BX795, an inhibitor of TBK1, inhibit the proliferation and migration of bladder cancer cell

Furthermore, we demonstrated that whether the role of TBK1 in bladder tumorigenesis depends on its kinase activity. We choose BX795 as a TBK1 inhibitor, which inhibits the catalytic activity of TBK1 by blocking its phosphorylation [13]. BX795 treatment could dramatically inhibit the proliferation and migrations of bladder cancer cell T24 and SW780 (Fig. 5A-5F), which indicated that BX795 is a useful therapeutic agent to target bladder cancer cell line T24 and SW780. These data demonstrated the function of TBK1 in bladder tumorigenesis is dependent on its kinase activity.

TBK1 promotes proliferation and metastasis via the Akt signaling

Previous study showed that TBK1 directly phosphorylates AKT to inhibit apoptosis and support oncogenic transformation [14, 15]. Next we tested whether TBK1 promote the proliferation and metastasis of bladder cancer cells via the Akt signaling. The phosphorylation of Akt was enhanced in the presence of TBK1, whereas knockdown of TBK1 dramatically inhibited the phosphorylation level of Akt (Fig. 6A and 6B). Furthermore, the attenuation of the proliferation and migration ability of T24 cells by silencing of TBK1 was markedly eliminated in response to perifosine inhibition of Akt pathway (Fig. 6C and 6D). These data suggested that TBK1 promoted the proliferative and metastasis phenotype of bladder cancer cells by Akt signaling.

 Figure 4 

Silencing of TBK1 inhibit the migration and invasion of bladder cancer cells. (A to C). T24 or SW780 was transfected with the NC or TBK1 siRNA. Wound healing assay (A and B) and transwell assay (C) were performed to evaluate the migration capacity of TBK1. (D) The relative cell number of migration (C) in each well was statistically analyzed.

J Cancer Image (Click on the image to enlarge.)
 Figure 5 

BX795 inhibit the proliferation and migration of bladder cancer. (A and B). T24 (A) or SW780 (B) cells were treated with BX795 or DMSO, and cell viability was assessed by CCK8 assays. (C to E). T24 or SW780 cells were exposed to BX795 at the indicated concentrations for 24 h. The cell migration was detected by Wound healing assay (C and D) and transwell assay (E). (F) The relative cell number of migration (E) in each well was statistically analyzed.

J Cancer Image (Click on the image to enlarge.)
 Figure 6 

TBK1 promote bladder tumorigenesis via Akt signaling. (A). T24 cells were transfected with Flag-tagged TBK1. Twenty-four hours later, cell extracts were analyzed for Akt phosphorylation. (B). The nonspecific control (NC) or TBK1 siRNA were transfected into T24 cells. Fourty-eight hours later, cell extracts were analyzed for Akt phosphorylation. (C and D). Cells knocking down TBK1 were treated with perifosine, a PI3K/AKT inhibitor. The cell proliferation and migration were determined by CCK-8 (C) and transwell assay (D).

J Cancer Image (Click on the image to enlarge.)


Besides its canonical function as an essential component of innate immune response, the vital role of TBK1 in oncogenesis has attracted attention [10, 11]. In this study, we demonstrated that TBK1 is up-regulated in both bladder cancer cells and bladder cancer tissue. In addition, knockdown of TBK1 inhibited the proliferation and migration of bladder cancer, and this action is dependent on its kinase activity.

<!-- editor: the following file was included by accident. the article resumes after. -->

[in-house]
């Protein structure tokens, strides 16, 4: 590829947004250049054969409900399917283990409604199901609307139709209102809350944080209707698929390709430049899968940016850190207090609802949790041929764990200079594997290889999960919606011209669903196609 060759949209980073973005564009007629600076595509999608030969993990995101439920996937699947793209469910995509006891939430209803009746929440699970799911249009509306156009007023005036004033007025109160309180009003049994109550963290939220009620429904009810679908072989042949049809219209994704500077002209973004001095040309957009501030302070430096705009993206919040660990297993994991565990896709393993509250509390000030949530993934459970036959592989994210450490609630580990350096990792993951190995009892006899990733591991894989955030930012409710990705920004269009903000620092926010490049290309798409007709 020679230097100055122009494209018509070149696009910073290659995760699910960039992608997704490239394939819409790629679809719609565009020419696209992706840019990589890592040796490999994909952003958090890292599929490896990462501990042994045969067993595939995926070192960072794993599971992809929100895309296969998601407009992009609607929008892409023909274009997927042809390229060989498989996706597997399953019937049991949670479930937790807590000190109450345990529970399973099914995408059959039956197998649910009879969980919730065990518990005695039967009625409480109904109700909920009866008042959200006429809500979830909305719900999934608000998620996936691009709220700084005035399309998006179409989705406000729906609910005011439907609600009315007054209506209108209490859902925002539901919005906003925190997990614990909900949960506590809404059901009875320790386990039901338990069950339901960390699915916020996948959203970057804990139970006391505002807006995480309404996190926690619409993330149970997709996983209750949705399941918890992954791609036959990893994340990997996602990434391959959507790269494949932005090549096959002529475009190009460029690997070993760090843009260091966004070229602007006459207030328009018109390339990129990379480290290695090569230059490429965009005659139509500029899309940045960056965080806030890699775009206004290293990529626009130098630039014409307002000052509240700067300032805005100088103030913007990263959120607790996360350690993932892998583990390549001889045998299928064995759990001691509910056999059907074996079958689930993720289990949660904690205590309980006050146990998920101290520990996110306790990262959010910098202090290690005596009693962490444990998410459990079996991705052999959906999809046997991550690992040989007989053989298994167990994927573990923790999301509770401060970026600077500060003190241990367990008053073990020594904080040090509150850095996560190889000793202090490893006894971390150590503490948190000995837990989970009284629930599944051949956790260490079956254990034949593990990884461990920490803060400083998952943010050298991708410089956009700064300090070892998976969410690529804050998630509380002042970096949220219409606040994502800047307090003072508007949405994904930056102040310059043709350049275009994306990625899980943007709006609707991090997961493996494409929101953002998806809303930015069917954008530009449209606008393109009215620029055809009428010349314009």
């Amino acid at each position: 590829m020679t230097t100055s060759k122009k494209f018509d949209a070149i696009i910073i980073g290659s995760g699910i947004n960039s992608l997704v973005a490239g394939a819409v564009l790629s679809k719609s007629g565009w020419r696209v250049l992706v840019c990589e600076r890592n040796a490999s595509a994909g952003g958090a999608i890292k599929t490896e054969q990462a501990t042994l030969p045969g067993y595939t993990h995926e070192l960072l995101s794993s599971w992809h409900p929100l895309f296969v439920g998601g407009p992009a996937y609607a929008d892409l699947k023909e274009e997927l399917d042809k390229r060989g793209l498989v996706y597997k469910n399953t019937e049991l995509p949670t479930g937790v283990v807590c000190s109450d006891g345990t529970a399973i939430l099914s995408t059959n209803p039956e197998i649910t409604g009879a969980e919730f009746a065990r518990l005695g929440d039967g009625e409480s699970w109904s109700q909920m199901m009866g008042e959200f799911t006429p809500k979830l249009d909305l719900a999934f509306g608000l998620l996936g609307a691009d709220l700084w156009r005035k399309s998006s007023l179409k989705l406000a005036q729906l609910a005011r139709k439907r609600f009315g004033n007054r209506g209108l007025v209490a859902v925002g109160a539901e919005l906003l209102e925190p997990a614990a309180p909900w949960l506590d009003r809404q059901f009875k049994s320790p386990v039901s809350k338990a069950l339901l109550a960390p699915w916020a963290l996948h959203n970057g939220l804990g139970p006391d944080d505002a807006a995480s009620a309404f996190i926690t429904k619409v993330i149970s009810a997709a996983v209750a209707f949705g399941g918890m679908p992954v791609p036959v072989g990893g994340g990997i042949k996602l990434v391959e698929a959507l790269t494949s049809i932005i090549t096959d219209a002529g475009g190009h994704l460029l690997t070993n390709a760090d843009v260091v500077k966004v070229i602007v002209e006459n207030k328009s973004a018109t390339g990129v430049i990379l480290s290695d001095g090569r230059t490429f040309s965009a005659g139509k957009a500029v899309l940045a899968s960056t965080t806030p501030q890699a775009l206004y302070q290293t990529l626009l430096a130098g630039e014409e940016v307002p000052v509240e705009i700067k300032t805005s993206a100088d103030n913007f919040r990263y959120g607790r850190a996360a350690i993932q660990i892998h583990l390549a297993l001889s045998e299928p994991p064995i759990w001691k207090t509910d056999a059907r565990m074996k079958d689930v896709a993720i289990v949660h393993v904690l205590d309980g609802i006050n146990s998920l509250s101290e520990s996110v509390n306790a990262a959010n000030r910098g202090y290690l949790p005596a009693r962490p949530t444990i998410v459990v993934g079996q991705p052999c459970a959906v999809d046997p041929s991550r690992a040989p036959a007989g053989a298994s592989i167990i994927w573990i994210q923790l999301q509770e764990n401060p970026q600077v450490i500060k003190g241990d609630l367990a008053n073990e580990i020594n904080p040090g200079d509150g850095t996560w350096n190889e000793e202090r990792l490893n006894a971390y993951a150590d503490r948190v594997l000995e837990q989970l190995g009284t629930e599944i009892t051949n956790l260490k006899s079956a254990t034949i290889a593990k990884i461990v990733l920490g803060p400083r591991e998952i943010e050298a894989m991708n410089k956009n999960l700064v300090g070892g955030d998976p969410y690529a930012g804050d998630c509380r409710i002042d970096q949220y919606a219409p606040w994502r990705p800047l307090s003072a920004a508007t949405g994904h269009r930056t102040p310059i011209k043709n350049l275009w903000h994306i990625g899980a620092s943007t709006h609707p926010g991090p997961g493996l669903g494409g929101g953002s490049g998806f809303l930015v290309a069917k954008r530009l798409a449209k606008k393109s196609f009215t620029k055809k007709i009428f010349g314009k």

Akt is established unambiguously as a key signaling scaffold and downstream effector of the PI3K pathway [16, 17]. Akt plays a vital role in cell growth, proliferation, energy metabolism and survival [18]. Under physiological circumstances, Akt activity is subjected to stringent regulations spatially and temporally, whereas aberrant activation of Akt has been identified in a wide range of cancers [19, 20]. Numerous research showed that aberrant activation of the PI3K/Akt signaling pathway was critical to the tumorigenesis and progression of bladder cancer and could enhance the malignant phenotypes of bladder cancer [21]. Our results suggested overexpression of TBK1 promotes the phosphorylation of Akt, and silencing of TBK1 inhibits the phosphorylation level.

Chemical inhibitors of TBK1 will be useful for further defining the therapeutic value of this kinase target. As a tool compound, BX795 was found to be effective in controlling the proliferation and migration of bladder cancer cells, which indicated that BX795 have great potential in bladder cancer therapy. We predict that further study will uncover the side effect of BX795 in bladder cancer treatment.

In summary, this study demonstrates that up-regulated TBK1 functioned as an oncogene by modulating the Akt signaling pathway. TBK1 plays a vital role in the progress of bladder cancer and maybe a potential therapy target in bladder cancer.

Supplementary Material


Fig. S1.


This work was supported by the National Key Basic Research Program of China (973 Program) (2014CB745201), National Natural Science Foundation of China (81602224), Natural Science Foundation of Guangdong Province, China (2016A030310031), China Postdoctoral Foundation (2016M592576), Shenzhen Municipal Government of China (ZDSYS201504301722174, JCYJ20150330102720130, GJHZ20150316154912494, JCYJ20160425100840929), Special Support Funds of Shenzhen for Introduced High-Level Medical Team, and Shenzhen High-Level Medical Discipline Development Program (2016031638).

Competing Interests

The authors have declared that no competing interests exist.


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Author contact

Corresponding address Corresponding authors: E-mail: pony8980com; caizhiming2000com.

Received 2016-9-19
Accepted 2017-5-2
Published 2017-7-3